Fermented foods such as vegan kimchi, tempeh, sauerkraut, miso, and kombucha (sugar-free) are rich in probiotics. Research shows that eating fermented foods can have positive effects on your gut microbiota, and help improve digestion. According to a recent study “probiotics are able to renew, restore, and grow affected tissues lining the digestive tract with beneficial microorganisms – neutralizing the harmful ones.” Pass the kombucha!


3. Eat Collagen-Boosting Foods

Think collagen only promotes younger-looking skin? Think again! There are plenty of reasons to add collagen to your diet, and improving gut health is one of them. Collagen helps build and maintain healthy connective tissue in your digestive tract. It also contains large amounts of amino acids glycine, glutamine, and proline – which can be beneficial to stomach health.

Increasing your intake of certain nutrients can help increase collagen production. Here are the top four nutrients to add to your diet:

  • Vitamin C (found in acerola, citrus, yellow peppers, and strawberries)
  • Proline (found in asparagus, mushrooms, and cabbage)
  • Glycine (found in beans, nuts, and seeds)
  • Copper (found in whole grains and chocolate)

Gut cleanse

Just like you would spring clean your apartment for a fresh start, why not do the same with your gut? During a gut cleanse, residues, deposits and foreign substances are removed from the intestines and the gut flora is brought back into balance. You can carry out a gut cleanse once or twice a year in the form of a detox as a preventive measure. Please be aware: This is no medical advice! Always check back with a professional and your doctor before you do any sort of treatments at home.  

A gut cleanse can eliminate digestive problems, strengthen the immune system and thus optimise overall well-being. So how does it work?

A gut cleanse usually takes place in several steps, because the intestine is laid out in loops, which creates many nooks and crannies where residues and foreign substances can settle. To be clear from the outset: There is no one best remedy for gut cleansing - every person is different and responds individually to colon cleansing products.The first step is to flush out and remove as many residues as possible, leaving your gut completely empty. As a quick way you can use saline laxatives, which retain water in the intestine and thus make the stool more fluid. Glauber's salt or Epsom salt are very popular products as well. They are dissolved in water and then drunk in sips. Castor oil has a similar effect to saline laxatives and is also one of the classic home remedies for gut cleansing. In order to cleanse the intestines of all residues and foreign substances in the long term, you can also choose other means that gently work longer term - in effect, a sustainable bowel emptying without enemas and laxatives. For this purpose, dietary fibres such as psyllium husks or linseed have proven to be effective, as they bind a lot of water, thus swelling up and reaching even the finest corners of the intestine.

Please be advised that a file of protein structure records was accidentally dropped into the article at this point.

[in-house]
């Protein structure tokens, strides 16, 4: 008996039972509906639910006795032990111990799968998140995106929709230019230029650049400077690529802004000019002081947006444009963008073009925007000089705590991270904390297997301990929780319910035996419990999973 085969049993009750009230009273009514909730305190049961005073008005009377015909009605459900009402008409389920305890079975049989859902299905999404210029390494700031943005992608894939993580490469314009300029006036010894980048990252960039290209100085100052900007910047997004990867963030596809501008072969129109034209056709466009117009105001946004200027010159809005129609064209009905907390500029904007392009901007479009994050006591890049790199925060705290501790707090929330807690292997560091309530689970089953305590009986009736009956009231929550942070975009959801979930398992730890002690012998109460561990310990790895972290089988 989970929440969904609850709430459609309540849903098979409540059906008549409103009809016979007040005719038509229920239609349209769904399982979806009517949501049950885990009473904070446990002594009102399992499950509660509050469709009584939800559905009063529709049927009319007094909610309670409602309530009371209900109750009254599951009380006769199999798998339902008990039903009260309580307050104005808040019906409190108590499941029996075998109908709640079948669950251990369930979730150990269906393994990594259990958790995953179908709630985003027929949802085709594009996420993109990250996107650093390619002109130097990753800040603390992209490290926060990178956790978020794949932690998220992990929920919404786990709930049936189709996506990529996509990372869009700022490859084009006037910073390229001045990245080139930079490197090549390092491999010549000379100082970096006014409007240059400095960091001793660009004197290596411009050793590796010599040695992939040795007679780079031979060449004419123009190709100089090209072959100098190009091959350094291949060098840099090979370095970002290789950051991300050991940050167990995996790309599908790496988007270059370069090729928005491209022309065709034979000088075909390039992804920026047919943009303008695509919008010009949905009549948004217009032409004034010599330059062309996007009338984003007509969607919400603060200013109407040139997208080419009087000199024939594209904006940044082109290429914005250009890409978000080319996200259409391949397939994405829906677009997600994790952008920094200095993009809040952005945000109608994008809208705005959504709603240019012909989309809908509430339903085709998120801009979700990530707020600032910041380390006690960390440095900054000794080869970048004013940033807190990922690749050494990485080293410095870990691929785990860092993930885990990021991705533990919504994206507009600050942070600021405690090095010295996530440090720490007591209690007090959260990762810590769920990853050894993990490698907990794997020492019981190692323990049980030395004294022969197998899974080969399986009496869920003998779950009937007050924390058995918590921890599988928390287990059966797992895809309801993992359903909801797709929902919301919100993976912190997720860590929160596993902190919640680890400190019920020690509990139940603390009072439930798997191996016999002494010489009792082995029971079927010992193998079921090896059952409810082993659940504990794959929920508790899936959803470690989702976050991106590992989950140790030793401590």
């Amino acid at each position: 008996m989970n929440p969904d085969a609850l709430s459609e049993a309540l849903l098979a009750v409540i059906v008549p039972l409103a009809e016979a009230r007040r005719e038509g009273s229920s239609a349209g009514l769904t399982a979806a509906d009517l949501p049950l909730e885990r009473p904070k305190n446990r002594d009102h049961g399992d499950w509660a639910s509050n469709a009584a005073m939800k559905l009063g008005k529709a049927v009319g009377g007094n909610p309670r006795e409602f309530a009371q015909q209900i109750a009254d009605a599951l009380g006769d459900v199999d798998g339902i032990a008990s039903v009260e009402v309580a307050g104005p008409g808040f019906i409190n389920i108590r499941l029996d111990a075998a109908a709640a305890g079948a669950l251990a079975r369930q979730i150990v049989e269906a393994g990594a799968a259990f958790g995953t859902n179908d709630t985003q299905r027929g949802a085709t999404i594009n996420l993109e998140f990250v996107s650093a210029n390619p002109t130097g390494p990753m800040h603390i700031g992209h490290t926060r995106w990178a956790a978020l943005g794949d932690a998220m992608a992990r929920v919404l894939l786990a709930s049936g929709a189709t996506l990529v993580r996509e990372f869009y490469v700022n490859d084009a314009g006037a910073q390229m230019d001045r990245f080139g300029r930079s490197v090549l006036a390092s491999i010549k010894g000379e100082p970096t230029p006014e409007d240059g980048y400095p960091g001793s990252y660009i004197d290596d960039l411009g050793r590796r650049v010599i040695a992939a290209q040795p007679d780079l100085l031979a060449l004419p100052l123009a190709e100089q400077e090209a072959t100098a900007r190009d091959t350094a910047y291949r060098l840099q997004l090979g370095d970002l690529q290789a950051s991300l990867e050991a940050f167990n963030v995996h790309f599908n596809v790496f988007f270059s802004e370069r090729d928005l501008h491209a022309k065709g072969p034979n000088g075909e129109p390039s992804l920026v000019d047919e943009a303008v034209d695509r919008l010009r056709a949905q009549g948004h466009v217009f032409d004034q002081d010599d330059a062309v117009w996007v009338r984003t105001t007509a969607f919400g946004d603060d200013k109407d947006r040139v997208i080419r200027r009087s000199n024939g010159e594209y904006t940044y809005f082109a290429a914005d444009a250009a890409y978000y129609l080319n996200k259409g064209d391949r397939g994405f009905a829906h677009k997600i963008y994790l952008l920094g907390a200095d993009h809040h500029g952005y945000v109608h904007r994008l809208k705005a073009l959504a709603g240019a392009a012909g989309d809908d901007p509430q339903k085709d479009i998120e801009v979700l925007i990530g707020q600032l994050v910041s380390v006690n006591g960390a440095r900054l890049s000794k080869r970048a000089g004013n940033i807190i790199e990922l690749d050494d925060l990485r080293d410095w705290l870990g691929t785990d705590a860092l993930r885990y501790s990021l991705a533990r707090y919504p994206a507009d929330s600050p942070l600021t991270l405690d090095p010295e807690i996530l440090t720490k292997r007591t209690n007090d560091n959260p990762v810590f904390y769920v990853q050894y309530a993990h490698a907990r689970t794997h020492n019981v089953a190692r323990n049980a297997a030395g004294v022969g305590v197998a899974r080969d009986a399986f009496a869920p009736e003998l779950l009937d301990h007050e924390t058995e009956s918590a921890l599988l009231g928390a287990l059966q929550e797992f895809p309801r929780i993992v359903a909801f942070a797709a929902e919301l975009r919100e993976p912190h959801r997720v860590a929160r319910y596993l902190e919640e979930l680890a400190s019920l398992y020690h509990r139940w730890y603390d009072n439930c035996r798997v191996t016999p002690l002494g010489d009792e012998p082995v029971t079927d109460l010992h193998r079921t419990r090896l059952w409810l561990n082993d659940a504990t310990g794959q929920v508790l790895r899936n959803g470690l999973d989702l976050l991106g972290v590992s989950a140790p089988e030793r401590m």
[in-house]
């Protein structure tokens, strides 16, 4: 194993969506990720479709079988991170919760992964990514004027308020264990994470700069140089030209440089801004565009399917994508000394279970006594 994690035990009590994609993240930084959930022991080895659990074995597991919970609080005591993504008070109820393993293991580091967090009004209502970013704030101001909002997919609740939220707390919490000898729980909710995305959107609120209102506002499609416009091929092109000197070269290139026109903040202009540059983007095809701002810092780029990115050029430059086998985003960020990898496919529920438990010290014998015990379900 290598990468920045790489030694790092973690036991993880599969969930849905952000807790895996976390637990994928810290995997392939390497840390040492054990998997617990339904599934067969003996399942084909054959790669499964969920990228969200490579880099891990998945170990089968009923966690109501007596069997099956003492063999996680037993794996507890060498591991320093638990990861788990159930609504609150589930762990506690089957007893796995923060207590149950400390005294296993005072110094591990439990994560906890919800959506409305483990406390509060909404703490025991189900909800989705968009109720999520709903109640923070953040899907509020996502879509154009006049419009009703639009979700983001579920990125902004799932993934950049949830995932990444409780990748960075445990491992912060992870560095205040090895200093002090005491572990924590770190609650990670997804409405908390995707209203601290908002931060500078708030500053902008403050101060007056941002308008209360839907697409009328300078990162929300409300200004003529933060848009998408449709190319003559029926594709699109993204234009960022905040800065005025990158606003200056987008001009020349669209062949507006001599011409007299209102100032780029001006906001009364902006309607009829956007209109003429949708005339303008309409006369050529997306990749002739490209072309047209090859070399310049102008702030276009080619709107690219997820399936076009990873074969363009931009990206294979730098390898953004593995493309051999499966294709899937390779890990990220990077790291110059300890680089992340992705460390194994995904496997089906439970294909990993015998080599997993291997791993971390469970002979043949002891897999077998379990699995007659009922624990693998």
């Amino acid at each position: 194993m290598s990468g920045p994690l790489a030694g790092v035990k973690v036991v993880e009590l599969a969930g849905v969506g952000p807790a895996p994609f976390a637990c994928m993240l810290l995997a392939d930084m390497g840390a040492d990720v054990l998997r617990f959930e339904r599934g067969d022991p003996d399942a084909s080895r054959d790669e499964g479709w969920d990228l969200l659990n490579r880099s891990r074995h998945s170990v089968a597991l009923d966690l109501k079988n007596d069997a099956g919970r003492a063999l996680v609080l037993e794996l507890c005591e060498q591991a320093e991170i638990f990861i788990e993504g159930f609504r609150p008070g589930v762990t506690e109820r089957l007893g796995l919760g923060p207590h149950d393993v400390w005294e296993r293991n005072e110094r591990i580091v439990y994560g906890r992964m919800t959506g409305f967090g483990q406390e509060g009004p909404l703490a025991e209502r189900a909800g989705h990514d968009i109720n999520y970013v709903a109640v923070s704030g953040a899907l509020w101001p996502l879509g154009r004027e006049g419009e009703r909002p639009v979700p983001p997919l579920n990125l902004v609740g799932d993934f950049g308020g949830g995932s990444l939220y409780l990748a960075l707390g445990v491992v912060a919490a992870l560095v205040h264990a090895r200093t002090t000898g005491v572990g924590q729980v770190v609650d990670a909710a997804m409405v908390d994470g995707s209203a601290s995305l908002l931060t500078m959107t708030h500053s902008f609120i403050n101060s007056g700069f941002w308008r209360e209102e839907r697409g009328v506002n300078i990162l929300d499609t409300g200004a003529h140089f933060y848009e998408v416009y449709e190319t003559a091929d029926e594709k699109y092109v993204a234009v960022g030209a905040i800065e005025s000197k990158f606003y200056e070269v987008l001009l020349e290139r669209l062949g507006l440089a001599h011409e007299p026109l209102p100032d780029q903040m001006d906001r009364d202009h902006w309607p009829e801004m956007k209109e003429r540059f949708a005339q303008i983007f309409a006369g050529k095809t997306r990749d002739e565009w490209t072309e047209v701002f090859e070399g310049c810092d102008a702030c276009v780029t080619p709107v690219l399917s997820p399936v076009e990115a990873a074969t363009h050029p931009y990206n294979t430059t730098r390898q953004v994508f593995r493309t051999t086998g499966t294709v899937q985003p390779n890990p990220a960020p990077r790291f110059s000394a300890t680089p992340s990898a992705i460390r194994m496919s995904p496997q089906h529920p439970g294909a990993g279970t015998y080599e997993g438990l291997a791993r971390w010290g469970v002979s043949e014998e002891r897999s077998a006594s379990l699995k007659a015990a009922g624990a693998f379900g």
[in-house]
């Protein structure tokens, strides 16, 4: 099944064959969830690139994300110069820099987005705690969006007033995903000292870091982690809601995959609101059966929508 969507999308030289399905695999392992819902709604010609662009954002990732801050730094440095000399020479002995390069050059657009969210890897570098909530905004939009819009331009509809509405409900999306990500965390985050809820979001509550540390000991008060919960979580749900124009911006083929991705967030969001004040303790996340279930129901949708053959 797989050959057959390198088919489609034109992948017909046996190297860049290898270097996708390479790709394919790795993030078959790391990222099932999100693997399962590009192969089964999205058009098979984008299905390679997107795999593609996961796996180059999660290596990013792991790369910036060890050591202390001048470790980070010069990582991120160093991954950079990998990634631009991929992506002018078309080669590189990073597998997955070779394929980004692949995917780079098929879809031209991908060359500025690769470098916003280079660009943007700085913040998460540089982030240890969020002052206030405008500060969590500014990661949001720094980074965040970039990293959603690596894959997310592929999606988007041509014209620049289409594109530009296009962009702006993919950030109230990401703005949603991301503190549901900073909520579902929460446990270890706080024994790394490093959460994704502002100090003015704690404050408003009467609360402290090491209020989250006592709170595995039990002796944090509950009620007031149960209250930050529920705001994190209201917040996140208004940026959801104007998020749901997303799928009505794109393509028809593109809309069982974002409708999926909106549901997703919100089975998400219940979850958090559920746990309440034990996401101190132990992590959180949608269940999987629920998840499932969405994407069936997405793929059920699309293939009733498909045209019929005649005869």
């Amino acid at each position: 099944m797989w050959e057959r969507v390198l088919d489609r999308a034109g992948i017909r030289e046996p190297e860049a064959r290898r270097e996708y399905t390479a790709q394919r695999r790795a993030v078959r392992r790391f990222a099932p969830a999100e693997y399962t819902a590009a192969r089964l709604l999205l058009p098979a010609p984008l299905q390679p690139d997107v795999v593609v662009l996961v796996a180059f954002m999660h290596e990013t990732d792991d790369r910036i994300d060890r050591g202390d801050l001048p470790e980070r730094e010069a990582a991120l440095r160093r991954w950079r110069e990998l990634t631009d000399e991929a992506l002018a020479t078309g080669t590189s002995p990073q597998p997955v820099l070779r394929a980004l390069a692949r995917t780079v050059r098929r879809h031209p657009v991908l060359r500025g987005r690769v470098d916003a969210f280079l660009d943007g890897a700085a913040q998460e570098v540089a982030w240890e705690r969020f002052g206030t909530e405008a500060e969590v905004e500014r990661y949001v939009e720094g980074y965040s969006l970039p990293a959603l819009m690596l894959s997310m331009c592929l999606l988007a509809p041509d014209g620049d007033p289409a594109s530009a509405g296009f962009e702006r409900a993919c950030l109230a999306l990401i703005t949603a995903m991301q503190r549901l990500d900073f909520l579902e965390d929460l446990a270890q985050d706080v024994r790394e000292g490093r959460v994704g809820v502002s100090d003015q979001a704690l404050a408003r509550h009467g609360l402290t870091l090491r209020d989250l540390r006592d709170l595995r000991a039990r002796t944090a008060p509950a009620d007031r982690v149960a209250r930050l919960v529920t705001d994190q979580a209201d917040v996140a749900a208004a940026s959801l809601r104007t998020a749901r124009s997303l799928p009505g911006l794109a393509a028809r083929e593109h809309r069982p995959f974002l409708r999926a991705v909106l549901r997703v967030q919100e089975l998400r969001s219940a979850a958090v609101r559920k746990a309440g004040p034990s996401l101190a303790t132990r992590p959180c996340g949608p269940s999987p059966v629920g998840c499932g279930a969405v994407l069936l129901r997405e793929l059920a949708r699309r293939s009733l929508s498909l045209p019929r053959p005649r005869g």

After cleansing your gut, it is important to build it up again by nourishing the gut bacteria with prebiotics and probiotics. You might support this process for example by taking active bacterial cultures.

Trust your gut

Because we’re all aware how important the gut is, we’ve created the perfect bundle for you to give your gut all the love it needs and deserves. The Gut Health Bundle contains bioactive fibre and live culture superfood mixes to support a healthy microbiome and a happy gut. Gut Restore, a tropical drink mix, contains live cultures and fermented ginger, while Gut Feeling offers natural bioactive fibre (from Jerusalem artichoke) and digestive enzymes to help support smoother, more comfortable digestion. Both mixes are completely natural and plant-based and can be easily used daily in addition to a diet consisting of lots of fruits and vegetables. 

The bottom line

Think of your gut microbiome as a precious ecosystem – it requires multiple sources to thrive. The best way to maintain a healthy gut microbiome is by eating a wide range of fruits, veggies, fermented foods, and vitamins and minerals.

You can also improve your microbiome by getting more sleep and daily exercise. A healthy gut can contribute to multiple health benefits, such as a stronger immune system, improved mood, better sleep, healthier skin, and hormonal balance.


Dinan, T. G., & Cryan, J. F. (2017). Gut-brain axis in 2016: Brain-gut-microbiota axis-mood, metabolism and behaviour. Nature Reviews Gastroenterology and Hepatology, 14(2), 69–70.

Weltens, N., Iven, J., Van Oudenhove, L., & Kano, M. (2018). The gut–brain axis in health neuroscience: implications for functional gastrointestinal disorders and appetite regulation. Annals of the New York Academy of Sciences, 1428(1), 129–150.

Cryan, J. F., & Dinan, T. G. (2012). Mind-altering microorganisms: The impact of the gut microbiota on brain and behaviour. Nature Reviews Neuroscience, 13(10), 701–712.

Rea, K., Dinan, T. G., & Cryan, J. F. (2016). The microbiome: A key regulator of stress and neuroinflammation. Neurobiology of Stress, 4, 23–33.